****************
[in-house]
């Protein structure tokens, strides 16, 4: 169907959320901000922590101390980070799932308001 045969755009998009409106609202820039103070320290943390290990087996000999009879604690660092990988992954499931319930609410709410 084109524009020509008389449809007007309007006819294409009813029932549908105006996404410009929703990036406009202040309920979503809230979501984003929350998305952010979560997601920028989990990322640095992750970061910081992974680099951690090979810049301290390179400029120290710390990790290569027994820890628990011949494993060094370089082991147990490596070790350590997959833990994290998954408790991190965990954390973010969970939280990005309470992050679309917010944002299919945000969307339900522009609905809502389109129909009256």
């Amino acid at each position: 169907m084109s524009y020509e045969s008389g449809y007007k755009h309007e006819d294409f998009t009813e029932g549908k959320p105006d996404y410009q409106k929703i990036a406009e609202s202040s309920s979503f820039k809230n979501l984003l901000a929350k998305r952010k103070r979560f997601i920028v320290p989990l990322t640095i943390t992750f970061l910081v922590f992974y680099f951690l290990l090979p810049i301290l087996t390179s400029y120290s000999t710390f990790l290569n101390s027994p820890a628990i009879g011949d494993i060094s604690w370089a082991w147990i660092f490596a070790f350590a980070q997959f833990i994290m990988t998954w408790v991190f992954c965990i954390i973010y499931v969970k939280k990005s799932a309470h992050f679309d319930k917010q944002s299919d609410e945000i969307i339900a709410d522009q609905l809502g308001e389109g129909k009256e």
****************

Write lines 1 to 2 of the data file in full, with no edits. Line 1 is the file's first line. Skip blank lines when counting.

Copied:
[in-house]
């Protein structure tokens, strides 16, 4: 169907959320901000922590101390980070799932308001 045969755009998009409106609202820039103070320290943390290990087996000999009879604690660092990988992954499931319930609410709410 084109524009020509008389449809007007309007006819294409009813029932549908105006996404410009929703990036406009202040309920979503809230979501984003929350998305952010979560997601920028989990990322640095992750970061910081992974680099951690090979810049301290390179400029120290710390990790290569027994820890628990011949494993060094370089082991147990490596070790350590997959833990994290998954408790991190965990954390973010969970939280990005309470992050679309917010944002299919945000969307339900522009609905809502389109129909009256």